What are some of the big do’s and don’ts when applying for an MBA program? We asked Sherry Wallace, director of MBA admissions at the University of North Carolina’s Kenan-Flagler Business School.
How much do you expect an applicant to know about what they want to do after the MBA?
This is one of the things I believe has changed the most – how much more focused we expect an applicant to be. The candidate’s motivation and vision for his or her career has always been important, but it’s even more important today.
It’s really hard to be career focused if you do not have a context for understanding what you do well, what types of work you enjoy, what skills you can best leverage. That’s why we continue to expect at least two years of full-time work experience before entering the program. It’s so expensive now to do the MBA, and I feel it is irresponsible for us to allow someone to make a $100,000+ investment if they don’t have a really good and feasible plan.
Of course, it scares me when someone comes in so rigid in their plans that they don’t leave room for opportunity. I think it’s good to be a little bit agile. The world is going to change while they are in business school; probably even between when they submit an application and when they start. Applicants need to realize that opportunities, industries, and situations that they had not anticipated may present themselves.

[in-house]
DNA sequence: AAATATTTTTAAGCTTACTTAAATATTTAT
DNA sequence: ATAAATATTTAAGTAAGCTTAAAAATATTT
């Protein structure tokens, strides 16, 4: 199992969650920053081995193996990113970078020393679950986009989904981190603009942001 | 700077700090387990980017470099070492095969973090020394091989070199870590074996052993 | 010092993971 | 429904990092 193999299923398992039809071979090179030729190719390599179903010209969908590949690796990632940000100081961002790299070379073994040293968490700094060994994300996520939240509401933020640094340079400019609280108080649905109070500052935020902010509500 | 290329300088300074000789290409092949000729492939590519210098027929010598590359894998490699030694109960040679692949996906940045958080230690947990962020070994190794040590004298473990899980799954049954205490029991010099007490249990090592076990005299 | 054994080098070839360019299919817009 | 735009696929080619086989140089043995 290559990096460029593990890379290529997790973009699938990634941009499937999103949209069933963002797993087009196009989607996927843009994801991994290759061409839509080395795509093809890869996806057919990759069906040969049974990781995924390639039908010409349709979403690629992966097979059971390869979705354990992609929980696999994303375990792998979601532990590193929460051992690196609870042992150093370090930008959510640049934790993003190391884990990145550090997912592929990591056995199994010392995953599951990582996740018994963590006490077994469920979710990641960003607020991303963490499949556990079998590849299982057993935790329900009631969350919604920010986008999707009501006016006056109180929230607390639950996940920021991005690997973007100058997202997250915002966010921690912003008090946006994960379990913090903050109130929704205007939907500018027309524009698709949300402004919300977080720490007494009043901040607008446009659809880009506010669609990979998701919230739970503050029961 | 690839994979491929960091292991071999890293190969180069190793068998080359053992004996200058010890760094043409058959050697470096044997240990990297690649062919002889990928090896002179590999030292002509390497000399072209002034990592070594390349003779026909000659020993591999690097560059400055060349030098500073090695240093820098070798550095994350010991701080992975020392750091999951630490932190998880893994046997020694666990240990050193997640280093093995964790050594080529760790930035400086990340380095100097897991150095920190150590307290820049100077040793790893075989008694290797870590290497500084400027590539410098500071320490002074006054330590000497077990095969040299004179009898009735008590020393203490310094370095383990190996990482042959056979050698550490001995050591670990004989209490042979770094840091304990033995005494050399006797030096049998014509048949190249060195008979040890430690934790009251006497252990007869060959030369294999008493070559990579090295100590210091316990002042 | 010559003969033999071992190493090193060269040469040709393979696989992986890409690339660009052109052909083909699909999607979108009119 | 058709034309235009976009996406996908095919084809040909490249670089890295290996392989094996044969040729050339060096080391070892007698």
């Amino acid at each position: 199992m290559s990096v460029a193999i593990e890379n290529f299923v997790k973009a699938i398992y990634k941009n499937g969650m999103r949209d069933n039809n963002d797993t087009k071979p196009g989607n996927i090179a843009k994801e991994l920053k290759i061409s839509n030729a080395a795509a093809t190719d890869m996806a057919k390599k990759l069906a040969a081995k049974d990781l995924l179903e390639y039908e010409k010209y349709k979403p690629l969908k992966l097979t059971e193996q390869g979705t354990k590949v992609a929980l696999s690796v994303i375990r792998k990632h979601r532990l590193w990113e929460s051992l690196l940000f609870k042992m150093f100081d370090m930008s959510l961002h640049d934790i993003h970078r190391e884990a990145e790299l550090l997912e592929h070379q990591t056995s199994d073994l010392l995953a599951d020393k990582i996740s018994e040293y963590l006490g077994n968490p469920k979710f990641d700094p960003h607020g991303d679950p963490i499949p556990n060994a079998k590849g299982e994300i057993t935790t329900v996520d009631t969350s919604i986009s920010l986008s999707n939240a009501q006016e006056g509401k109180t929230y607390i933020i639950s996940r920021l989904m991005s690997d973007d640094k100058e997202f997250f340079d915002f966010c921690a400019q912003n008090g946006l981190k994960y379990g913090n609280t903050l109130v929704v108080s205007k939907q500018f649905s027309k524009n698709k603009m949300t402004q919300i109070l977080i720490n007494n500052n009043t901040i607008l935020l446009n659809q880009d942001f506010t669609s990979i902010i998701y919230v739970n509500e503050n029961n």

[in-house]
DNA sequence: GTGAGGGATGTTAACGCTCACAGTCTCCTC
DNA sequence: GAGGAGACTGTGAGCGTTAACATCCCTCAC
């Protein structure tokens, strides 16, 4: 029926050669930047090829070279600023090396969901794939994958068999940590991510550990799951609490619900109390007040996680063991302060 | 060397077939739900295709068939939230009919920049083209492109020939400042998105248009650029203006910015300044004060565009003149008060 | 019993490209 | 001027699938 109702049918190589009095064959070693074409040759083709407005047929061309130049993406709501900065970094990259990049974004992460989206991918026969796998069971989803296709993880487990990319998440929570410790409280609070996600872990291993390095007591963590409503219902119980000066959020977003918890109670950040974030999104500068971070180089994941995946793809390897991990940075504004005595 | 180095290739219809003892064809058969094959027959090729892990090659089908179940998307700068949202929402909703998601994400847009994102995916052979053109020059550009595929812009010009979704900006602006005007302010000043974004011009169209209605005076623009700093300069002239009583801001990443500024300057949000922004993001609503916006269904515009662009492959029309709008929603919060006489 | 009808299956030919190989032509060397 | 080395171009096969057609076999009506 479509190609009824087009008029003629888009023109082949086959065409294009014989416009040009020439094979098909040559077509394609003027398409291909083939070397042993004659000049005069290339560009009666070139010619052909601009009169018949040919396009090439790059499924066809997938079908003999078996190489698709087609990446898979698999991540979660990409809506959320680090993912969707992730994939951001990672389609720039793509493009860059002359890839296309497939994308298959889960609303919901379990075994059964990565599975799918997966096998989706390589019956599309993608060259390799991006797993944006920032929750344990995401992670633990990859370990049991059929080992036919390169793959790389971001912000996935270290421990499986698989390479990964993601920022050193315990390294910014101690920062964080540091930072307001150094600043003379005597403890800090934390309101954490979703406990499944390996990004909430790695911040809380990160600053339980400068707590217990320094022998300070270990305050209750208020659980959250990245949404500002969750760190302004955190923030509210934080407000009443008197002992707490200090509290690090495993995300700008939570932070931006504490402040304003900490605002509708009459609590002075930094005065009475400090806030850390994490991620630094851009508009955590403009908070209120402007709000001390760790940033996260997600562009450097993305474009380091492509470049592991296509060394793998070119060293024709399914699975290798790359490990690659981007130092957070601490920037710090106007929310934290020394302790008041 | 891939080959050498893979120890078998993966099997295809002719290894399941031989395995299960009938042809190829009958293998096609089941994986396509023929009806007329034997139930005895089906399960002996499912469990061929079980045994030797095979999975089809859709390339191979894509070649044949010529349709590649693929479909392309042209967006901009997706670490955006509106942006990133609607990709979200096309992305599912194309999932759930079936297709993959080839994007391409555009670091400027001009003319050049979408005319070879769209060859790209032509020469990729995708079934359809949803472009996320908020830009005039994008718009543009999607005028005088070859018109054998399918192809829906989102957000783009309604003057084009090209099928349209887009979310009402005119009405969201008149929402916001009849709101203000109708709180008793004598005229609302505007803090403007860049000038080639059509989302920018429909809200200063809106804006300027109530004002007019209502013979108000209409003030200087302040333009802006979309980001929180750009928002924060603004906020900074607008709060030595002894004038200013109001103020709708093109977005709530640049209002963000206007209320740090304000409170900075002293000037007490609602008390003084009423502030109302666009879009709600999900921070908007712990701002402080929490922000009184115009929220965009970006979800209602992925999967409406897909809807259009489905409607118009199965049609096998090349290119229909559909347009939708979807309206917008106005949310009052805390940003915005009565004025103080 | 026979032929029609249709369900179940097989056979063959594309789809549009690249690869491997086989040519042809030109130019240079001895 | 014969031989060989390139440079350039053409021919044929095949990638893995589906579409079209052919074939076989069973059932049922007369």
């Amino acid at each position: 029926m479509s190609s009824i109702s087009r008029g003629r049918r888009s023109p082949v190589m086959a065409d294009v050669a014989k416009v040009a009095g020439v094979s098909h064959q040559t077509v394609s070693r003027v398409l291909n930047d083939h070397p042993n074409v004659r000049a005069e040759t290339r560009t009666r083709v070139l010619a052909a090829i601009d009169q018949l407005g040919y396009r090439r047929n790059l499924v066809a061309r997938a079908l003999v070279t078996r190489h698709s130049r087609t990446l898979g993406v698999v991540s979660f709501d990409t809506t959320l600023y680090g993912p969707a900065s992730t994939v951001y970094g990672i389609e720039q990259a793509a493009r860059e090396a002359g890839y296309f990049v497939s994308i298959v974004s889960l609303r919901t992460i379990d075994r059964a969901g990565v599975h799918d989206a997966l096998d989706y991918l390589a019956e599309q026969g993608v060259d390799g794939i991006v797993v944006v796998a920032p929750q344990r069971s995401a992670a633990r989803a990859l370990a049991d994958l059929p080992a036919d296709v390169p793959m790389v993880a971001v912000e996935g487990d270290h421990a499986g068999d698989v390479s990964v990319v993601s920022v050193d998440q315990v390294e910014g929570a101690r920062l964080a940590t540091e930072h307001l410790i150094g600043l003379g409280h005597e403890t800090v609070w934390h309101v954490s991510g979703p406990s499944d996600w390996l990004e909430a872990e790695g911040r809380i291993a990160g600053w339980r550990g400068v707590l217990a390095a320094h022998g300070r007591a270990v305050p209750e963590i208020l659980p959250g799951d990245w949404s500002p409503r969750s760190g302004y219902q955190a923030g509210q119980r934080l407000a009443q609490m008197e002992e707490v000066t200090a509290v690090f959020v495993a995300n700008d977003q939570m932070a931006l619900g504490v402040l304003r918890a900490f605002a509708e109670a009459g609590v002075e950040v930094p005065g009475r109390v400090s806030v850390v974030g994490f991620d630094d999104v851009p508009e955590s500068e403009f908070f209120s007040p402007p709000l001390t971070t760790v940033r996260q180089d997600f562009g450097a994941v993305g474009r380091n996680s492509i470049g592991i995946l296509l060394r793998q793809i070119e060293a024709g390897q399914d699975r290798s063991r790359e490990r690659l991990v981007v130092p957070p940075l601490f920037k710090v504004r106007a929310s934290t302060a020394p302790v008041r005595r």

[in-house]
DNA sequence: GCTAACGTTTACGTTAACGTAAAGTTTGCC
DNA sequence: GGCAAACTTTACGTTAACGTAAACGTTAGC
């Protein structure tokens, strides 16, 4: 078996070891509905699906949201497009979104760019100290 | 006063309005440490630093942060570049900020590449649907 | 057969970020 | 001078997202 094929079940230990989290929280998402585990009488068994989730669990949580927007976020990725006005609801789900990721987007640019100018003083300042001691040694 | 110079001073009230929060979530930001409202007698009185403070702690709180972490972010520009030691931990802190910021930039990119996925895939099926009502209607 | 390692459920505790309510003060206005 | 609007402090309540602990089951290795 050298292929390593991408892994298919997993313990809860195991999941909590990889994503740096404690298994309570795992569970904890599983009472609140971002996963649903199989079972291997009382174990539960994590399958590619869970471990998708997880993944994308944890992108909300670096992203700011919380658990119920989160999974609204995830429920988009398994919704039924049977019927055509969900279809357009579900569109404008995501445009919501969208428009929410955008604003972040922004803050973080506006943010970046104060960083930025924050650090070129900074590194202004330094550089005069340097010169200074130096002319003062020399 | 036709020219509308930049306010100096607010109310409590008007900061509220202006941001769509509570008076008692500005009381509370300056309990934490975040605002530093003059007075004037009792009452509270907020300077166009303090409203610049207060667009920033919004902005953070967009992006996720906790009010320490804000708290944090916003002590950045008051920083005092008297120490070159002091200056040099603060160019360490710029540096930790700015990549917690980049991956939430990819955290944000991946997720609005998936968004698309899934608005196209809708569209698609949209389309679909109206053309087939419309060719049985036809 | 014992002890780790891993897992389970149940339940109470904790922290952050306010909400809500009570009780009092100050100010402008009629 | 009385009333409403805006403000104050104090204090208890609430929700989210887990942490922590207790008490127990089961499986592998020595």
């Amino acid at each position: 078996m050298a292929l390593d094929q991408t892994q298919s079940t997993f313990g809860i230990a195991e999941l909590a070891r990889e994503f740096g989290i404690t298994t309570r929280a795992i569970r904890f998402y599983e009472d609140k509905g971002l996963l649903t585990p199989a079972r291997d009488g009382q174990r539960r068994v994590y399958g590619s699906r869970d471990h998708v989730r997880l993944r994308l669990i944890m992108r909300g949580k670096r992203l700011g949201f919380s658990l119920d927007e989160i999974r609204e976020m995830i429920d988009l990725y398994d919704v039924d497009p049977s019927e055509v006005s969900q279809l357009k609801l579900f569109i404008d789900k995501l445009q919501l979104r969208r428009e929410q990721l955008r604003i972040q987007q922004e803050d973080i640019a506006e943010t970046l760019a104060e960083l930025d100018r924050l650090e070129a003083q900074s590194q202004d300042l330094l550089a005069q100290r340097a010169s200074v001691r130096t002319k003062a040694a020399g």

How much enthusiasm for the school do you like to see from applicants? How do you measure that?
We expect them to be familiar with the school. Sometimes people think we expect some kind of them to declare allegiance to the school. It’s not that at all. We recognize that our applicant pool is quite diverse and that applicants are going to find attractive features at a number of schools.
No, we cannot accurately measure a candidate’s enthusiasm by whether she attends our admissions events or web activities. We know that not everybody is going to be able to attend an admissions event or ever meet somebody from the admissions team. Some people in a cycle might not have done any of the admissions events, but unbeknownst to us, might have worked side-by-side with a graduate of the program who shared a lot of things about the school.
What we look for is that they have made enough of an effort, and taken enough of an advantage of the resources to have a thoughtful and informed reason for making this one of their schools.
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